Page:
What’s missing here: data. Once again, the media is choosing sides in an important piece of gun-related legislation without asking its supporters to prove their case with verifiable statistical data. Never mind providing critical examination of that data.

Also, what about alternatives? No one is arguing for domestic violence. But if a gun owner is a life-threatening danger to “an intimate,” wouldn’t it be more effective to jail him (remove him from access to both legal and illegal guns) than to remove legal guns from his possession (confiscating the weapons)?

And where are the bill’s opponents in all this media coverage? Dismissed and ignored as gun nuts. Again. Still.

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  1. I’m curious, as you talk about getting the “real facts” have you ever spent time observing or working with an organization such as Crisis Intervention Service referred to in your artice? Ever spent time with women who have been abused and threatened within an inch of their life if they leave? Yes, some women lie. Yep, some women get even. The number is very small. What number isn’t small is the number of women who don’t tell or only tell part of the story. By the time a woman is ready to say he’s got a gun and I think he will use it, she has been abuse for years and knows she has to leave…except, the most likely time an offender is going to kill his victim is when she leaves.

    I understand that men are pissed off that women have spent the past 20-30 years defending themselves. While you are doing your “fact check” I would suggest you look at this history of violence against women from the time humans starting walking upon this earth. Women have been and are still in many cultures (I would assert including the U.S. ) as property or people who are serve only in a man-serving role and to have no voice or sense of self. Want to stop women from accumsing men that they are being violent, start teaching boys that hitting women as a way to deal with relationship issues isn’t okay. Take the time to learn about domestic violence offenders – most of them are deemed as having an anti-social personality disorder (that’s the same diagnosis given to serial killers). They are people who don’t care about others and they are intent on having absolute power and control over those they can. Which is where firearms and this law comes in. In order for police to protect the victims as well as children, neighbors, and themselves, they need to get the firearms out of the possession of these guys. If you are doing an adequate job of fact checking, you will find that when a domestic violent offender decides its time to kill he often takes out the children as well as any bystanders. Owning a gun is a protected right. However, just like the 1st Amendment, when you right inflicts injury to me, you longer have the right – you lose the right.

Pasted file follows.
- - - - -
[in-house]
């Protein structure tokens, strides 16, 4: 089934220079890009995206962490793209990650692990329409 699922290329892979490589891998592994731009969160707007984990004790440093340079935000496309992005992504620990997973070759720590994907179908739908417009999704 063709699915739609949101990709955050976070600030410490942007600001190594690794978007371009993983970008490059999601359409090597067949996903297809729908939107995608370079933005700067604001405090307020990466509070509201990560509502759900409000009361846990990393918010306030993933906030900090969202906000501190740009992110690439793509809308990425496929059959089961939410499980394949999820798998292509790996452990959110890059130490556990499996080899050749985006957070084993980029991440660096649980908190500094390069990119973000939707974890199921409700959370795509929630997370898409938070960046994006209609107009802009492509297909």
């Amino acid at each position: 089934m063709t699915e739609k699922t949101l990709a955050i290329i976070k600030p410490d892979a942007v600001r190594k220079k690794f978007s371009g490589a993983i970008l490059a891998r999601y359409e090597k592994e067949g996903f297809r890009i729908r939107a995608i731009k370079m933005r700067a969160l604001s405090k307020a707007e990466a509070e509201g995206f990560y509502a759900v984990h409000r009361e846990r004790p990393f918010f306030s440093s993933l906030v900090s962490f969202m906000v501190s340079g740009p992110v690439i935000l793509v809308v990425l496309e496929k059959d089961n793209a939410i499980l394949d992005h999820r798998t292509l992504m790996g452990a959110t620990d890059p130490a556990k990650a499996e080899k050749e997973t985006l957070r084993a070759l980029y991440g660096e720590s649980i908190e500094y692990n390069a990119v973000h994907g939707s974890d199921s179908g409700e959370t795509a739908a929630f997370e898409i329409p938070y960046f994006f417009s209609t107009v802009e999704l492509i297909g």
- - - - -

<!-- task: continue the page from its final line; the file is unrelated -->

And by the way, those 200 women you don’t think are such a big deal to lose to domestic violence…to the family, friends and loved ones grieving their loss, it is a big deal. I’m curious, if someone took out a member of your family with a gun that he shouldn’t have had access to if you would still feel the same way about gun rights.

  2. Interesting points Stacie, but you’ve missed the bulk of the issue here.

    “More than 200 Iowans” How many of those are in fact women? How many are children? How many are men? If we give you a gimme and ASSYOUME that they are all women, How many of those women killed in domestic abuse were killed with guns? They don’t say. This is the issue, no one is advocating domestic violence we just want a fair shake. If you going to say guns are used in a certain way, use facts and numbers.

    As for the rest of your argument, it’s just feminist war-mongering. Just because you’ve seen others mistreated doesn’t make all men the bad guys.

  3. Keep in mind also that half at least of all domestic violence is committed by….wait
    for it…women. Its one of feminism’s dirty little secretes…

  4. I did not have any sisters, but growing up, my male buddies with sisters fought just as often as I did with brothers. Those sisters did not hold back, as often as not, they started it.
    I contend that a good percentage of these women continued thier ways. I was taught never to hit women, there have been a few I would have liked to hit, I did not. I have seen 100 lb women go after a 220 lb bubba and hurt him. Just because a man has firearms does not mean he would ever use them in a threatening way against anyone he knows.
    Firearms are protection against people that are doing you harm. The fact that you are scared for your life means you have to use a deadly weapon.
    This is just a way for women to get back at a man. How many women have sworn statements that they think a man has or is having sex with her children, just to hurt him. Later, when no proff comes forth, the man has had lost everything in the divorce(he can’t file suit for slander), and the woman has custody of the children, the house and the good vehicle.